Monday, January 16, 2017

52 questions | Name?

a continuation of  52 questions | name game

Mary Luella, Marilyn, Janice
My mother named me for the women of her family.  For her sisters Marilyn and Janice and her grandmother Mary Luella and for Mary Luella's mother Mary Ann.  When I sign my name or say it, or hear others call me by that name, I hear those other names echoing in it.  And perhaps that is why my mother chose to name me so.   

I remember (did you ever do this?) lying on my bed when I was supposed to be taking a nap and saying my name over and over to myself, thinking about the boundaries my name laid out for me.  Who I could be.  What I had in me.  Where I could choose to be going.

Janice with my mother
Maybe I would be like Janice, good and gentle and very smart, who listened, who bent down with her soft eyes to talk right to people's faces and who sent tiny little letters in the mail that were barely big enough to hold a stamp.  She had a silvery-warm voice that made people calm and she became a pediatrician which probably was what all older sisters did, also she laughed with her lips together which was a skill I would sometimes try to practice to see how it was done. She lived in Bowling Green with a wooden screen door that slammed satisfyingly and  outside there were fireflies and the soft sense of rain all summer long and then she moved to Seattle which seemed like a very nice idea because there she had raspberries growing over a wooden fence near her house and a dirt road nearby with daisies and her bearlike bearded husband barbecued salmon while her interesting, soft-spoken children read Superman comic books that told the original backstory on the planet of Krypton.  

Marilyn with my mother
Or what if I could be like Marilyn, outrageously funny and never afraid, friends with everyone all over the world in all the different places that she lived, who made the light in the room brighter the moment she came in.  She could do an impression of a lighthouse and of an eggbeater and she sang better than anyone, plus she had beautiful long fingers with pretty nails.  When I was little I thought she was going to marry a tiger (Taggart) which seemed rather daring but pretty exciting.  That was the same year Santa came to visit a park near where I lived (maybe it was Highland Park) in a helicopter and tossed candy and prizes down.  I couldn't catch one which was disappointing but then she found a real elf who gave her a candy cane and she didn't eat it herself but brought it to me.  People paid her to paint murals on her walls and she also made things out of clay like dolls that weren't to play with but were old ladies sitting on a bench with stockings down around their ankles feeding birds out of the wrinkled cup of their hands.  And when she and my mother got together they would laugh so hard they would begin to cry.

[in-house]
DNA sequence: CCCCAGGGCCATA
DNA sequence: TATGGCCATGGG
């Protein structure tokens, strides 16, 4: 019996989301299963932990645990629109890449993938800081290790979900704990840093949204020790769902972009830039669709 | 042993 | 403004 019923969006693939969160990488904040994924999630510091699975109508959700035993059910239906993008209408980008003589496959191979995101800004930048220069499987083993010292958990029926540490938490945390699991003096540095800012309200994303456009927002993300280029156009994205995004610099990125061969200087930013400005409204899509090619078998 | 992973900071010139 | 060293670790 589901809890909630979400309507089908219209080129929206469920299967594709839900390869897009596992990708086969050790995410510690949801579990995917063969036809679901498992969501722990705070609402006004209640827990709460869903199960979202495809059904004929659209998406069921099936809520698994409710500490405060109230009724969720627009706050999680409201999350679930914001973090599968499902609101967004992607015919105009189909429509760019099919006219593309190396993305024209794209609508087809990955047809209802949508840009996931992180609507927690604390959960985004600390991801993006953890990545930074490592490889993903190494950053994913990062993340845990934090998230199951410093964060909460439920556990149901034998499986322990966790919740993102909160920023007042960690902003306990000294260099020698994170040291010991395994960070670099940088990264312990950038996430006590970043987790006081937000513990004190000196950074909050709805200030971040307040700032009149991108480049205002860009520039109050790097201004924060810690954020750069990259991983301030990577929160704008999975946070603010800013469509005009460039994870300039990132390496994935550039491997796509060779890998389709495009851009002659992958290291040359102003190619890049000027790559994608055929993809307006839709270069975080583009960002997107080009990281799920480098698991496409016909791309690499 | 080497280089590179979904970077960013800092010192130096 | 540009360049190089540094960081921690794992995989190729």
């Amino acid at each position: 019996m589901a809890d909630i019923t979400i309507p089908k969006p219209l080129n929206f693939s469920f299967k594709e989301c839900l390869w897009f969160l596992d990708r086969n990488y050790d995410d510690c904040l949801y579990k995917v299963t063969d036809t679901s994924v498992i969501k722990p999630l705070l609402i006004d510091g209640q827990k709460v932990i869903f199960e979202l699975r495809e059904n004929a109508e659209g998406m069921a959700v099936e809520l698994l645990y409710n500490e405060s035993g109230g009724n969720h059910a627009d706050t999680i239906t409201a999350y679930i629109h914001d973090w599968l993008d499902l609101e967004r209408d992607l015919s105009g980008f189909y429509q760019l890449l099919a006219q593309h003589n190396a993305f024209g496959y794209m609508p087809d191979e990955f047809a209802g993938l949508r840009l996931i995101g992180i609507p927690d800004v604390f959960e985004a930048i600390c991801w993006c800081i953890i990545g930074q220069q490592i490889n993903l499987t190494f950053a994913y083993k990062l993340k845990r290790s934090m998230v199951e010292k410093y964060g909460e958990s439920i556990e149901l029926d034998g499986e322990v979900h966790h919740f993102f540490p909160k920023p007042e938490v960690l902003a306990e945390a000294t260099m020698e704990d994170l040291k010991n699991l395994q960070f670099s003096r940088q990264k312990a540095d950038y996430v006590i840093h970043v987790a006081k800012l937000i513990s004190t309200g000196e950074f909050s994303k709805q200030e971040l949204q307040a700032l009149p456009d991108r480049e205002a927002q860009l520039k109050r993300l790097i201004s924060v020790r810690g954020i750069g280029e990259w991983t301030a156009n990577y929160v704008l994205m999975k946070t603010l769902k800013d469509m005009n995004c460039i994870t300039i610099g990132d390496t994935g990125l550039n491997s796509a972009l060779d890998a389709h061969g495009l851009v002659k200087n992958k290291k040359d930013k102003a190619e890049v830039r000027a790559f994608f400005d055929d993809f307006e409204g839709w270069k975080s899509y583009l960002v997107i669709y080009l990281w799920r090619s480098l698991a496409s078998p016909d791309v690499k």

Mary Luella with my mother
Or how about Mary Luella, who was the heart of love and so everyone loved her?  She grew up in Old Mexico where it was so hot they kept their milk in a large crock inside the well and once she bent down to sip up some cream but the tip of the lavender bow on her dress dipped into the crock and she couldn't figure out how her mother knew she had stolen it.  But she became honest later though she was so poor even before they were chased back to the United States and once when she went into the big city of Colonia Juarez there was a beautiful pair of silk stockings at the store, just out on the counter without a shopkeeper standing guard.  Her friend told her they were free samples and though she didn't completely believe her she snatched a pair and took them home -- but then when she wore them to church she felt terrible and could never wear them again, which seemed a hopeful kind of story of attainable virtue that was something I could do.  On the other hand she was so industrious when she grew up and married a railroad man that she went out and swept her grassless yard every morning until she could get flowers growing and she was so clean and so good at fixing things that the landlords over and over could raise the rent much higher than she could afford to pay after she lived there just a little while.  But I thought it might be nice to learn to play the harmonica so when my grandchildren came to visit me I could sit up in bed if they were scared with my knees making a tent of the sheets and play "How Great Thou Art" with a lonely but comforting sound.

Mary Ann with her daughter Mary Luella (lower right)

And her mother Mary Ann was very brave and good at helping her mother, which I was, too.  When she was an eight-year old she and her parents and brothers and sisters pushed a handcart across the plains to their new mountain home.  Her mother whose name was Eliza became snowblind from looking at the snow for so many hours and so Mary Ann held her mother's hand and helped her walk along the path and never stopped.  She was a little girl but stubborn enough to survive even when her father died after he caught a cold while guarding their camp at night and then it became pneumonia and they had to bury him in frozen ground so hard they had to chop at it to make a hole.   I wasn't sure when I would have a chance to be exactly that brave but I did like to walk and I would like holding my mom's hand if she needed me to, all day long while we walked along and walked and walked until we came to the valley-O.

These were good names, the names of my mothers and my mother's sisters.   Names I could live into.

Mary the mother